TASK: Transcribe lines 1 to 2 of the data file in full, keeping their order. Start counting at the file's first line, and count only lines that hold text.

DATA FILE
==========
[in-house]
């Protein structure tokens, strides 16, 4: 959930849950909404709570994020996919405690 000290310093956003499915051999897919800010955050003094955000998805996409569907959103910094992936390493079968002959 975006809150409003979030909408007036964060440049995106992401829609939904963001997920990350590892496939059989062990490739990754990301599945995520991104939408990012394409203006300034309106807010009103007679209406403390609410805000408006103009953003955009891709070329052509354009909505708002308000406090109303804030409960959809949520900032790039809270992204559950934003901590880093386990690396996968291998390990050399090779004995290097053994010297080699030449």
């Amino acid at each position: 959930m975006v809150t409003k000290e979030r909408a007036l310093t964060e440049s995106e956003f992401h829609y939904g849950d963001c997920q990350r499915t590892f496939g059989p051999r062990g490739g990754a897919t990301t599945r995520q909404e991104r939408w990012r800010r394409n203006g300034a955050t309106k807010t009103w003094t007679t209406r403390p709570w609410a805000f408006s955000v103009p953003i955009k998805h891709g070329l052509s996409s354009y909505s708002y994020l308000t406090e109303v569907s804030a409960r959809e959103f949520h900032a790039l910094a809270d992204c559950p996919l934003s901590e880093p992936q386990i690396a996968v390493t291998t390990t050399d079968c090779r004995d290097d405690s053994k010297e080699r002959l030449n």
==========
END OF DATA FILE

[in-house]
């Protein structure tokens, strides 16, 4: 959930849950909404709570994020996919405690 000290310093956003499915051999897919800010955050003094955000998805996409569907959103910094992936390493079968002959 975006809150409003979030909408007036964060440049995106992401829609939904963001997920990350590892496939059989062990490739990754990301599945995520991104939408990012394409203006300034309106807010009103007679209406403390609410805000408006103009953003955009891709070329052509354009909505708002308000406090109303804030409960959809949520900032790039809270992204559950934003901590880093386990690396996968291998390990050399090779004995290097053994010297080699030449």